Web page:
Joseph Bernard, ‘"Jeune Fille à sa Toilette"’, Sotheby's: Important Design

Executed by Valsuani, Paris

Designed 1912, cast 1936.

Sotheby's would like to thank the Fondation de Coubertin for their assistance with the cataloguing of this lot.

From the Catalogue:

Joseph Bernard’s Femme à la Toilette has become an iconic sculpture for the quintessential, sophisticated French Art Deco interior. The model was presented in Ruhlmann’s Salon du Collectionneur in Paris in 1925, along with the spectacular bas relief La Danse, which ornamented the building’s façade, and other works by Bernard. The Salon du Collectionneur was intended to demonstrate the highest quality of French refinements and taste in French art and decorative art. Its success gave its name to French Art Deco. Jeune Fille à sa Toilette was then exhibited in 1926 at the Metropolitan Museum of Art in New York.

The Pavillon du Collectionneur was the culmination of the close friendship between Ruhlmann and Bernard: in 1920, Bernard asked Ruhlmann to design the interior of his house in Boulogne Billancourt, and in 1921, he gave him a bronze version of his Jeune Fille à sa Toilette. Ruhlmann even designed a custom pedestal for the sculpture.

The present lot demonstrates Bernard’s unique talent to combine expressiveness and grace. In his sculpture, Bernard manages to unite values of sensibility and decoration. The young girl’s posture conveys both a quiet serenity and sense of movement, evidenced by the dynamic curvature of the drapery and position of her arm. The exquisite modelling of the form is reminiscent of Rodin. Joseph Bernard’s art developed during a particularly rich and active artistic period, but the sculptor’s singularity lies in the combination of simplicity and elegance. Like Ruhlmann in decorative art, Bernard believed in the fundamental importance of lines and volumes conceived as a harmonious ensemble: “It is essential in sculpture to create abstraction from detail—not to ignore detail, but to test it enough to be able to subject it to absolutely directive lines, just as a symphony success as an ensemble in feeling the entire range of sensibilities.”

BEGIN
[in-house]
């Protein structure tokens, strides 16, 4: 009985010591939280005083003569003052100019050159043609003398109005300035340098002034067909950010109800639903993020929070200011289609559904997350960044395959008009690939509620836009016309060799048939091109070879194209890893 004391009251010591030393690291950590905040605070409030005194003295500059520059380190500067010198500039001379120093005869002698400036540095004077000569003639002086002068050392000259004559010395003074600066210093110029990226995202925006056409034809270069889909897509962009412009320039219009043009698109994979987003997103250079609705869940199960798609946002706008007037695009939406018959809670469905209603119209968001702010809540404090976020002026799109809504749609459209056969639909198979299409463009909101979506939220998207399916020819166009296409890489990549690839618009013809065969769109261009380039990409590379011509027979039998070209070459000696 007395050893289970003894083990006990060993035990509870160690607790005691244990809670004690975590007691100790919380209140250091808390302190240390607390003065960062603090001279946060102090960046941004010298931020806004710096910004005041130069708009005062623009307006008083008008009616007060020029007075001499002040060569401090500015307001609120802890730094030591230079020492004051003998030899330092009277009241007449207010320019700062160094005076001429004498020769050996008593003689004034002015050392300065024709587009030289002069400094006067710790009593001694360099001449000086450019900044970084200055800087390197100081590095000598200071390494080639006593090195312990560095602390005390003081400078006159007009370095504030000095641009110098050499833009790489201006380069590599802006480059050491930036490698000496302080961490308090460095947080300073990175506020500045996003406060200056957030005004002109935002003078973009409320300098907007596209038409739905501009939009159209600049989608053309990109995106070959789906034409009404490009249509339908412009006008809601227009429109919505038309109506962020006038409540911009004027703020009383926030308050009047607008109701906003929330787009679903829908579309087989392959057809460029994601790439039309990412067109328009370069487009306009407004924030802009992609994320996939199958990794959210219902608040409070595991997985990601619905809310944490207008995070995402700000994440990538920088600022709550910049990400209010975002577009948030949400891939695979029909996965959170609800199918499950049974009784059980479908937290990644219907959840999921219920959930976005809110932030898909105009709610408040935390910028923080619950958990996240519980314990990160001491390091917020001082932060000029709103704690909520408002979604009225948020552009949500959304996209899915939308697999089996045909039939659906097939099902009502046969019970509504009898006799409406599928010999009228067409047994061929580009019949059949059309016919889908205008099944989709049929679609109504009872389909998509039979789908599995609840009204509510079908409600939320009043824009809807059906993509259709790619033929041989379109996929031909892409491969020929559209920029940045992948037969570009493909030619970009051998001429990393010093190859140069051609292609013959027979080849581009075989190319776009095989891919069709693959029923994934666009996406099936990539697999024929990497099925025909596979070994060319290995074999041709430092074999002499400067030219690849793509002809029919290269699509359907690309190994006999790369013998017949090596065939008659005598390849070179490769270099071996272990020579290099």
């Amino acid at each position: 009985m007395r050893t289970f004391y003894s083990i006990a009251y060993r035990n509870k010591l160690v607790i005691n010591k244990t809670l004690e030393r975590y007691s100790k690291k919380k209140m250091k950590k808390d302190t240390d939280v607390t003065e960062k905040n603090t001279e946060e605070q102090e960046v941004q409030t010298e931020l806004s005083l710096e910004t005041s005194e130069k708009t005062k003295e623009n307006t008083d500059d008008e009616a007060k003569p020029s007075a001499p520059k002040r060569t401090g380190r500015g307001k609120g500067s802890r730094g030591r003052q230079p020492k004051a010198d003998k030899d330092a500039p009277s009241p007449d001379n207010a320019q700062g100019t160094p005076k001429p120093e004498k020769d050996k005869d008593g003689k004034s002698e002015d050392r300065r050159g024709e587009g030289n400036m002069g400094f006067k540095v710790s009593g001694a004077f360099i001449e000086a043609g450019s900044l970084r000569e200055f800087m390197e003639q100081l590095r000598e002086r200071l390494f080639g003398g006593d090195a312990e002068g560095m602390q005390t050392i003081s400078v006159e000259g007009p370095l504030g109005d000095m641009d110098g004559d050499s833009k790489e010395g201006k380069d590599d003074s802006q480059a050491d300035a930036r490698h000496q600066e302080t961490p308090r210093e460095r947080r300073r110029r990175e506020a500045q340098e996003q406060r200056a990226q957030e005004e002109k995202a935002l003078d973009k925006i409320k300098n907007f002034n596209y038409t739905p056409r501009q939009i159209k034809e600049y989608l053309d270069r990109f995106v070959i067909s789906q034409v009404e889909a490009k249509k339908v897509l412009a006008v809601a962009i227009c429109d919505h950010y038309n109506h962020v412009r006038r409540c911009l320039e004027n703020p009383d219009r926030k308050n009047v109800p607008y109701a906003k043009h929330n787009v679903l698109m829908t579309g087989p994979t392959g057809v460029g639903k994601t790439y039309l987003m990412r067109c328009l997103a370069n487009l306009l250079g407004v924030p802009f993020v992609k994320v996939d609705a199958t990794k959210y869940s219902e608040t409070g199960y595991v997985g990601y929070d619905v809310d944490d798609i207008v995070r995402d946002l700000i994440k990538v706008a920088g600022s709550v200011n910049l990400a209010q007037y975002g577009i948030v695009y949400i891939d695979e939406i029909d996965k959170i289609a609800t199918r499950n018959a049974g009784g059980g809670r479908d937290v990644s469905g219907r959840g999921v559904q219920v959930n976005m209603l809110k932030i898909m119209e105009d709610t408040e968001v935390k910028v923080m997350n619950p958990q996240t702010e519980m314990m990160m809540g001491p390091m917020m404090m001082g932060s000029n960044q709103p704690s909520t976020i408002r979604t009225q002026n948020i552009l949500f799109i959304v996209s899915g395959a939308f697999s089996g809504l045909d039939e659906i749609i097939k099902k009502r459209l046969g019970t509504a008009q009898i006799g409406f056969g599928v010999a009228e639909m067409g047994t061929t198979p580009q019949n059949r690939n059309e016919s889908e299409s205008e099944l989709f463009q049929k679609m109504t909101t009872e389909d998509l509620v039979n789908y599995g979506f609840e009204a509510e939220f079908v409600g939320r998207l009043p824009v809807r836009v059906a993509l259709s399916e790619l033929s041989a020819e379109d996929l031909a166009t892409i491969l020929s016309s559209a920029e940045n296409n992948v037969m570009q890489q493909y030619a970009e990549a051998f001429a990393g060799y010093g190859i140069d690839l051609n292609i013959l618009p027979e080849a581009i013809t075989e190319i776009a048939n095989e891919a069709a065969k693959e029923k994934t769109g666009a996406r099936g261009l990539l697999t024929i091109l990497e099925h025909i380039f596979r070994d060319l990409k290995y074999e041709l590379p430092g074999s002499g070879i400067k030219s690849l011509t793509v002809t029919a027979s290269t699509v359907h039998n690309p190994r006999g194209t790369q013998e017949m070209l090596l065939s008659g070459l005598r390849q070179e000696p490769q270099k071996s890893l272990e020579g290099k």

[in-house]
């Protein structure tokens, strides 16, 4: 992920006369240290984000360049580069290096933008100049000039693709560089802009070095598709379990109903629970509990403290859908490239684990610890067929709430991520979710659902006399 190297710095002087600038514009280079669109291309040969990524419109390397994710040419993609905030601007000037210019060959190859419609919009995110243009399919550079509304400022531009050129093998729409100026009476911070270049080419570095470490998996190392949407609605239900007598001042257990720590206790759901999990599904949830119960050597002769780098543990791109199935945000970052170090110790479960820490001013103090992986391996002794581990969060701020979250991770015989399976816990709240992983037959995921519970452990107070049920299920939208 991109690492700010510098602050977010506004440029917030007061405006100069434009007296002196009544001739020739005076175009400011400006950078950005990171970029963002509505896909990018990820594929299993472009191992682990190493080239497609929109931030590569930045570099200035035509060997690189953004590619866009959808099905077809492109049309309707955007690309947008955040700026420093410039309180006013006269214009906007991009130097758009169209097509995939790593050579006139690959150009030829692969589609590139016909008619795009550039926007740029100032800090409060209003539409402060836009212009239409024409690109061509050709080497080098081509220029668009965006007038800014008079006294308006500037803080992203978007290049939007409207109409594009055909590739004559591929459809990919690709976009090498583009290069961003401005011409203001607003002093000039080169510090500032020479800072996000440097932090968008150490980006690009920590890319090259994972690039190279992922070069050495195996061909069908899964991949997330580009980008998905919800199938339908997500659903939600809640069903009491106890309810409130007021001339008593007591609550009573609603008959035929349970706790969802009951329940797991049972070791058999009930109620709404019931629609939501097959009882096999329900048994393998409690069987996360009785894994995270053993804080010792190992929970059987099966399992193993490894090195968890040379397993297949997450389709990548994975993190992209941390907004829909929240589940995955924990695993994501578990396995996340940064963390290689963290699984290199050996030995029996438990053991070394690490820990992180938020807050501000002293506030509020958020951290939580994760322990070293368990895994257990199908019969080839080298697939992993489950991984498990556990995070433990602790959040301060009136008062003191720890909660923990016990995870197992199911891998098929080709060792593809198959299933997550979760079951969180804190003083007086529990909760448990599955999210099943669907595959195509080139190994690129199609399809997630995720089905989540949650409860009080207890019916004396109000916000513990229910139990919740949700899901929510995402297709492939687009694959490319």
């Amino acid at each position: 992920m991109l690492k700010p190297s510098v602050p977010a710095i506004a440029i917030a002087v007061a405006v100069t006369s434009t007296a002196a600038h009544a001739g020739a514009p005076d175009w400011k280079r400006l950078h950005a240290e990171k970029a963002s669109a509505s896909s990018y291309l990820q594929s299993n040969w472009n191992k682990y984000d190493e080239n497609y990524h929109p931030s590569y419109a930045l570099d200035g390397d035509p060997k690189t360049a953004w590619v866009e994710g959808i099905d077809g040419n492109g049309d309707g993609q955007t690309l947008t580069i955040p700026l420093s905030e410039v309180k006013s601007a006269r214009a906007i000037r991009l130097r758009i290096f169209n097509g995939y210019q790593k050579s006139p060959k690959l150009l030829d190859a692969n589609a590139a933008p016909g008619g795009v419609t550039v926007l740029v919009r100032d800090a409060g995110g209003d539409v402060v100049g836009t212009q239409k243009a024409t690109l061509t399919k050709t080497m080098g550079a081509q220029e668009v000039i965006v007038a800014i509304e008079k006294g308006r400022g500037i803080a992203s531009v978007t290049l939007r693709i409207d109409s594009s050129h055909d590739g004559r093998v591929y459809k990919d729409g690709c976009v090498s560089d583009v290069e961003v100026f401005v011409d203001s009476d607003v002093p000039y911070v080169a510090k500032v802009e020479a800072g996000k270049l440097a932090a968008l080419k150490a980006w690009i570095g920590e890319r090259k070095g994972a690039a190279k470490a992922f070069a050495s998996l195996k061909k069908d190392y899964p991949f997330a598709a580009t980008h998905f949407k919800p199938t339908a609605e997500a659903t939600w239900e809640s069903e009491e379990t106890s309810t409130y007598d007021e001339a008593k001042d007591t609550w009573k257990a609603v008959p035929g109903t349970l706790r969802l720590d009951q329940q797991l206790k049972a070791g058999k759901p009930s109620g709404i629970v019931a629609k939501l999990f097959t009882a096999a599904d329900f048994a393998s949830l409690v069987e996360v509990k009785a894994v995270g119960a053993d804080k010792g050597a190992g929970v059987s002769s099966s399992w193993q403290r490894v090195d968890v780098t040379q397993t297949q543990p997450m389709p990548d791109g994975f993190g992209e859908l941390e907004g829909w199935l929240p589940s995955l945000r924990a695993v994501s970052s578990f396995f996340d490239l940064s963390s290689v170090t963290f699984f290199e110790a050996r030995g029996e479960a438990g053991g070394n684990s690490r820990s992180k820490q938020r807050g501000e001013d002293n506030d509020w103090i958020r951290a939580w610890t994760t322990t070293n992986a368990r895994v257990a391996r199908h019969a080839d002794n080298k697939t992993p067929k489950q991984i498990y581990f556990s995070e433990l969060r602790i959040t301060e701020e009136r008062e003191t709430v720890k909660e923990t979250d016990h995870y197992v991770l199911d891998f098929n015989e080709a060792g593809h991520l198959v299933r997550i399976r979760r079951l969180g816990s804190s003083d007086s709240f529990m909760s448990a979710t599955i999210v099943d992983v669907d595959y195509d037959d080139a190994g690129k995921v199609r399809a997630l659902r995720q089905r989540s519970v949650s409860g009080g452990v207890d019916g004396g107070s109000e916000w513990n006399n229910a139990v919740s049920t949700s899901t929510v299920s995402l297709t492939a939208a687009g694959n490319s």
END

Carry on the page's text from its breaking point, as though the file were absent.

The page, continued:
—Courtesy of Sotheby's

Signature: signed and numbered J. Bernard N° 18 © and with foundry mark BRONZE/CIRE/VALSUANI/PERDUE

Ruhlmann: Genius of Art Deco/Art Deco Paris, Metropolitan Museum of Art, New York, June 8-September 5, 2004, Montreal Museum of Fine Arts, September 30-December 12, 2004

Gabriel Mourey, "Exposition des oeuvres de Joseph Bernard à l'Hôtel de la Revue," Les Arts, no. 52, August 1914, p. 20 (for the plaster)
André Fontainas and Louis Vauxcelles, Histoire Générale de l'Art Français de la Révolution à nos jours, T. II, Paris, 1922, p. 293 (for the model executed in stone)
René Jullian, Jean Bernard, Lucien Stoenesco and Pascale Grémont Gervaise, Joseph Bernard, Fondation de Coubertin, Saint-Rémy-lès-Chevreuse, 1989, p. 310
Emmanuel Bréon and Rosalind Pepall, Ruhlmann: Genius of Art Deco, Paris, 2004, p. 16, 132 (for the larger model executed in stone), 50, 138 (for the present model), p. 296, cat. 69 (for the present lot illustrated)
Alain Lesieutre, The Spirit and Splendor of Art Deco, New York, 1974, pl. 97 (for the present model)
Florence Camard, Ruhlmann: Master of Art Deco, New York, 1983, p. 91 (for the present model)
Ruhlmann: un génie de l'Art déco, exh. cat., Musée des Années 30, Paris, 2001, p. 126
Charles Janoray and Jean-Loup Champion, Classical Modernity From Bourdelle to Despiau 1907-1937, New York, 2002, pp. 26-29 (for the present lot illustrated)
Pierre Kjellberg, Les Bronzes du XIXe siècle, Dictionnaire des Sculpteurs, Paris, 2005, p. 93 (for the present model)

Madame Léonie Bernard, widow of the artist
Alexandre Berger, Paris, acquired from above, 1936
Charles Janoray, New York
Acquired from the above by the present owner, 2002